Freakonomics This work has been published in the Teen Ink monthly print magazine.

     In Freakonomics authors Steven D. Levitt and Stephen J. Dubner seek to expand the minds of readers with the idea that economics can be found in the most obscure situations.

Levitt initially states that there is no “unifying theme” to the book, but there is: The introduction establishes the underlying idea that conventional wisdom is often full of misunderstandings, since one does not look into the motivations behind a situation to find the truth.

Levitt states that Freakonomics’ rationale is to “strip away a layer or two from the surface of modern life and see what is happening underneath.” It does this by comparing two superficially different people or situations and uniting them with some complex economic similarities and motives. For example, the book compares the dealing of crack cocaine to the production of DuPont nylons in 1940s, ethnicity to standardized test scores, and explains how something as simple as a name can affect one’s life.

These topics may seem controversial, but Levitt’s basic argument is that personal incentive is a hidden factor that causes most occurrences; morality represents the way people would like the world to work, and economics represents how it actually does.

Levitt draws his arguments from textbooks, interviews, and articles that prove true some urban myths. He presents and quickly disputes common misconceptions about his arguments. Levitt also occasionally displays evidence through lists (for example, the most common low-income Caucasian girls’ names, how many weeks of compensated pay one would receive for each damaged body part, or the patterns of standardized test answers that showed up in different classrooms of cheating teachers).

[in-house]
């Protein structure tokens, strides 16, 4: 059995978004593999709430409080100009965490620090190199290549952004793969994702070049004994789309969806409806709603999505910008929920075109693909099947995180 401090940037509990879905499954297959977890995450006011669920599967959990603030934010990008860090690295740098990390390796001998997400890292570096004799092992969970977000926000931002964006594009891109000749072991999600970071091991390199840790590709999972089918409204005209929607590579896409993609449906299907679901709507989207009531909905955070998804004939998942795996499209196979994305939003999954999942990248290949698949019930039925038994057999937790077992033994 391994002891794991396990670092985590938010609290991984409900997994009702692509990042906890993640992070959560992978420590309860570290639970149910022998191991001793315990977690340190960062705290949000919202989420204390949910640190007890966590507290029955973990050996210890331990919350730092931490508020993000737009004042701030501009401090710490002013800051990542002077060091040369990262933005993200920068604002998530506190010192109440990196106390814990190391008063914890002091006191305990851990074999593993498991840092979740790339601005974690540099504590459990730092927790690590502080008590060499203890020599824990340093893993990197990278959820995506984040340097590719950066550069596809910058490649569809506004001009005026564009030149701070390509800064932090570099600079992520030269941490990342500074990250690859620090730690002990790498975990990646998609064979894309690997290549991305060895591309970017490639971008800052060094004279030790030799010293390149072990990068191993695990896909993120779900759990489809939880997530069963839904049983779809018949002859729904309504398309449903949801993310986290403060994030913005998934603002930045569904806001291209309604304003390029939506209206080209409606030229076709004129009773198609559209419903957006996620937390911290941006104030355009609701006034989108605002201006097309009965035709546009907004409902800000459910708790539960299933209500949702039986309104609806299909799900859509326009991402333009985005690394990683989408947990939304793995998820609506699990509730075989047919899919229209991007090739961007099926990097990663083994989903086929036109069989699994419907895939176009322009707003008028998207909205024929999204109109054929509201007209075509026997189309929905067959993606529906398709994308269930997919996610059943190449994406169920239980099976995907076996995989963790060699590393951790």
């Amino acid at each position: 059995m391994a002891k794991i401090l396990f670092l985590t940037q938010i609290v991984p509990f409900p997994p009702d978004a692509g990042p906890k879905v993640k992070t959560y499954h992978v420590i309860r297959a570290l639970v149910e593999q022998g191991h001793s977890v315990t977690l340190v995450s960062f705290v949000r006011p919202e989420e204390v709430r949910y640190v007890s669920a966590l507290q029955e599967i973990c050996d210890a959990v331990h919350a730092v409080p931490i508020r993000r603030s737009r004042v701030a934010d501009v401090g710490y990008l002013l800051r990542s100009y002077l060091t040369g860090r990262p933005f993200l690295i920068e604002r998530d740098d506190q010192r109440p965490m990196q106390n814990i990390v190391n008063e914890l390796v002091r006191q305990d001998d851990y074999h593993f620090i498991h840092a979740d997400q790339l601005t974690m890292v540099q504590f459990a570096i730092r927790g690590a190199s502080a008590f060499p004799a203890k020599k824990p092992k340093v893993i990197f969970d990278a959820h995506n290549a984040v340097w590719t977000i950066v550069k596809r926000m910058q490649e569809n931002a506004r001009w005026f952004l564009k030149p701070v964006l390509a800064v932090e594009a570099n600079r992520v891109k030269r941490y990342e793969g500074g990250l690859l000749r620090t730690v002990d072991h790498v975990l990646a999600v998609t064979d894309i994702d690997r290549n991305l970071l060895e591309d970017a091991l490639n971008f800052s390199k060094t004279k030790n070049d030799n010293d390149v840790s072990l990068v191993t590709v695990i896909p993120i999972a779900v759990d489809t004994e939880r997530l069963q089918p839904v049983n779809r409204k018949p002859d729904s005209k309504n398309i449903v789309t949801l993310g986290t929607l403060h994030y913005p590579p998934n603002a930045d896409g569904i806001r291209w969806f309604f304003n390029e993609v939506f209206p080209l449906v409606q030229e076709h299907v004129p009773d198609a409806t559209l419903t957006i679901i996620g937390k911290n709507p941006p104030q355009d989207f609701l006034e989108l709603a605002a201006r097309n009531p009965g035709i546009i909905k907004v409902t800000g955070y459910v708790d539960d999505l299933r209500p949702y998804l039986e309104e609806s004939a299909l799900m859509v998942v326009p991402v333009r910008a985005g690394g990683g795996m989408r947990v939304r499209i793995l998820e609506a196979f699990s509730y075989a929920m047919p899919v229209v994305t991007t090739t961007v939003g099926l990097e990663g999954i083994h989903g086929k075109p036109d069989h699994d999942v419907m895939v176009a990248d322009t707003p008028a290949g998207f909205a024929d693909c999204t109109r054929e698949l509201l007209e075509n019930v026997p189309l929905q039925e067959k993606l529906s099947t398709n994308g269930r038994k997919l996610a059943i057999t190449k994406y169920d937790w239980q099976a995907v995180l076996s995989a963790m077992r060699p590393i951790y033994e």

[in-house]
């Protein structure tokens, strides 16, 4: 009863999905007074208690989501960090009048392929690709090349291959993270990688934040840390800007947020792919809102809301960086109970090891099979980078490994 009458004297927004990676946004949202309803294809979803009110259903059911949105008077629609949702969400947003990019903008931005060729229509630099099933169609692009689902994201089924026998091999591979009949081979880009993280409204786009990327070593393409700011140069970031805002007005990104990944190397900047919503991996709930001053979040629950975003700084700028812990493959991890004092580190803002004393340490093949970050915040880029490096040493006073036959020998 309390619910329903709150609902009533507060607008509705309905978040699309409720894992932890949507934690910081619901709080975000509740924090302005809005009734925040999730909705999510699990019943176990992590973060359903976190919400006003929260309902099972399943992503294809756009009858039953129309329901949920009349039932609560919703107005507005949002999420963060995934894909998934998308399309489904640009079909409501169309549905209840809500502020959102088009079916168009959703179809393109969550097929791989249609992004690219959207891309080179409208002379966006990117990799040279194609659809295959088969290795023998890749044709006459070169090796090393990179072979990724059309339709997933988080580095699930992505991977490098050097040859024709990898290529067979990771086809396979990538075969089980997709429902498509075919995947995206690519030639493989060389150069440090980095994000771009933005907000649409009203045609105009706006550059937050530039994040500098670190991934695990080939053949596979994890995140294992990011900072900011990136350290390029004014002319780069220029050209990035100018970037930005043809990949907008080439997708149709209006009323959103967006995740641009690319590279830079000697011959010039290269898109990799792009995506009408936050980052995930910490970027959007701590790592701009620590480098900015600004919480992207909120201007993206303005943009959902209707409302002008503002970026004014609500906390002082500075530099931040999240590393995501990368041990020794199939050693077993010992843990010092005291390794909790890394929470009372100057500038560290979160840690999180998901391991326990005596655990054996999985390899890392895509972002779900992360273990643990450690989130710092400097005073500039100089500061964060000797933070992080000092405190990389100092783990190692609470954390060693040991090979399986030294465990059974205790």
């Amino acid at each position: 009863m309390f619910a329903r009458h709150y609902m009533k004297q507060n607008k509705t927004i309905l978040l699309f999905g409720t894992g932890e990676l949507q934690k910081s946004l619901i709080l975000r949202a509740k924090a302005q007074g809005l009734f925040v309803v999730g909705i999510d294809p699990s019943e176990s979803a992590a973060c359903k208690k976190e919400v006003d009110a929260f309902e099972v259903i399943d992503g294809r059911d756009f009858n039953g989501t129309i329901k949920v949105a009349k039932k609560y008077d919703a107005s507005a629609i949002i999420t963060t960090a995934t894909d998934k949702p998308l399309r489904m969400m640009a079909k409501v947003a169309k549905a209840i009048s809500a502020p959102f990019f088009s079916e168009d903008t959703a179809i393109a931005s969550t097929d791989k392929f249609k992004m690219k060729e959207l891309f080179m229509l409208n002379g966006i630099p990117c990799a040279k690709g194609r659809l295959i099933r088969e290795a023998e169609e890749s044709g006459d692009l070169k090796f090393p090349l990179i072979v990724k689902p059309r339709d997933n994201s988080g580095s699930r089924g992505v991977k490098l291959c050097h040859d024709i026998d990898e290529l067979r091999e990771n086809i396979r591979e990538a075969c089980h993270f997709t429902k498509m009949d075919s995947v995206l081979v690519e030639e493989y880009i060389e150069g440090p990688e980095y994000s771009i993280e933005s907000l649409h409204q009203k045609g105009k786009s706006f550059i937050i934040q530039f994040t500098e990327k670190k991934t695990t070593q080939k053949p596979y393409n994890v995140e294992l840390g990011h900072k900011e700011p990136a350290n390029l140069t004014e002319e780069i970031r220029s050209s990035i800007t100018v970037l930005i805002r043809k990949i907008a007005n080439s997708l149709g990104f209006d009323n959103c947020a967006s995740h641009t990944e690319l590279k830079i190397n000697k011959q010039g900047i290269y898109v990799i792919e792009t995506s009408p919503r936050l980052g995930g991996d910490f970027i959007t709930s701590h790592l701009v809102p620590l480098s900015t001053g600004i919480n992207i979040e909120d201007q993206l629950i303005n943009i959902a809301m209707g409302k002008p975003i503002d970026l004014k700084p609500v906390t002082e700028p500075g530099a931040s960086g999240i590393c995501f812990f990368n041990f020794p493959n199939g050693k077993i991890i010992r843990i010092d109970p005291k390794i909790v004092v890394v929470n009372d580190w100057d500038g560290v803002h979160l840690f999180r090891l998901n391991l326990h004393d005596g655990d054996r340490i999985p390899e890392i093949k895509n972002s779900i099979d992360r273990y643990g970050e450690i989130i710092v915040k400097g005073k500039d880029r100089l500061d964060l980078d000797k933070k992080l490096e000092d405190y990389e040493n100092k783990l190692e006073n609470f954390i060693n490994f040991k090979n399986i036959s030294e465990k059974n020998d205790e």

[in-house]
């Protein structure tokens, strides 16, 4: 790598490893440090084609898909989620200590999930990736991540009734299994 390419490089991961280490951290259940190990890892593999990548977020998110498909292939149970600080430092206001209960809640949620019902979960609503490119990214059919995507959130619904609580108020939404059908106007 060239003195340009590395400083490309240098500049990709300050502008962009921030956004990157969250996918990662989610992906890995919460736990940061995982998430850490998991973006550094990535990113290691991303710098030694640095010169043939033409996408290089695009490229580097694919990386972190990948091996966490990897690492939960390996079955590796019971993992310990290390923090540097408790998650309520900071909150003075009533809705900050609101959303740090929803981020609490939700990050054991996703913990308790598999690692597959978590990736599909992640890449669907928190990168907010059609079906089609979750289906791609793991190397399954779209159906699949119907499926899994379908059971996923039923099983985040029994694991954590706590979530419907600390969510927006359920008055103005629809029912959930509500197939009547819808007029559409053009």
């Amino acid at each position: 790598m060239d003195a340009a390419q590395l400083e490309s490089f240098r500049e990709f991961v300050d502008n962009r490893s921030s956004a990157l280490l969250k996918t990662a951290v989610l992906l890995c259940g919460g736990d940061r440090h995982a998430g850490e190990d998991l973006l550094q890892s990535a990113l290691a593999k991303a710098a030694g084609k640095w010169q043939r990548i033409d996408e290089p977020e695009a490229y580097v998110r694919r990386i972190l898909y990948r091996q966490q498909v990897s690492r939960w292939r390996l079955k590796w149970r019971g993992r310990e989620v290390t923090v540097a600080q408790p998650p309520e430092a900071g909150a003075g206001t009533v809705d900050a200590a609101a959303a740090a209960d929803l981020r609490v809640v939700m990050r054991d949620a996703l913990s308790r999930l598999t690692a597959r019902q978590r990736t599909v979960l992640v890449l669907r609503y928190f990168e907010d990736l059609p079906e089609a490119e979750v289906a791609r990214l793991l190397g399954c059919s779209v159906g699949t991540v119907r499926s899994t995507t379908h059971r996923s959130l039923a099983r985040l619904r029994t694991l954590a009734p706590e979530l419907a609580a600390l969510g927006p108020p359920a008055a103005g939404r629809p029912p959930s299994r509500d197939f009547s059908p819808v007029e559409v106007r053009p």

Levitt presents his argument about the origin of conventional wisdom using the example of juvenile crime. The urgency to end this behavior reached its peak in the 1990s - when crime rates began to fall. To compensate for this unknown decline, experts began to formulate arbitrary theories. These theories reached the media, and then the public, and they became labeled “conventional wisdom.”

Levitt then sets up ideas for the rest of the book by diving into this concept of conventional wisdom and showing the reader what to consider when analyzing a situation, event, or behavior of a group. The book leaves the reader somewhat confused, with many loose ends and questions, until the surprising closing paragraphs that validate Levitt’s thesis.

For the most part, Levitt’s comparisons of incentives between people are legitimate; however, some of his conclusions feel like they’re a stretch. For example, Levitt discusses the similarities between cheating teachers and sumo wrestlers. It is valid to say that these two groups are alike in a miniscule way, but their motivations are more different than alike.

Levitt provides the reader with the excitement of discovering new ideas and a fascinating approach to analyzing and drawing conclusions from data and experiences. Freakonomics is written in a clear, concise fashion using casual language but also some challenging vocabulary, which is why this book can be enjoyed by high school students and adults alike. Levitt takes a controversial stance in his reasoning that would be most enjoyed by liberal-minded readers. One who is unbiased would feel this book has a new awareness of the world that may help him or her avoid “conventional wisdom.”

This work has been published in the Teen Ink monthly print magazine. This piece has been published in Teen Ink’s monthly print magazine.

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Lily">This teenager is a 'regular' and has contributed a lot of work, comments and/or forum posts, and has received many votes and high ratings over a long period of time. said...
yesterday at 12:50 pm
i love this !
Yld777 said...
Feb. 21, 2017 at 7:32 am
very good man
Deej6595 said...
Nov. 14, 2013 at 10:14 pm
I like how you didn't just say this book is amazing, etc, etc but, you explained and gave examples of why you should read. I also liked how you didn't agree with some things the author presented it gives us a chance to see if we will like things the author did. I am not into politics or socioeconomics but, I think I actually will read this book!
WonderWisher said...
Aug. 25, 2013 at 8:58 pm
Very nice! After reading this I want to read this! It sounds very intersting and inventive. But like emlitfan said, try not to start every paragraph with "Levit". But overall very good!
pullingdaisies said...
Aug. 3, 2013 at 5:33 am
wow i read the book last year and didn't like it, after reading ur review, i think i might gie it a second chance 
emlitfan said...
May 7, 2013 at 2:51 pm
i read this book a year ago. Only critique - Do not start each paragraph with "Levit". but good job!
Hope.B said...
Mar. 4, 2013 at 4:31 pm
Wow what an awesome review i really want to get this book now!
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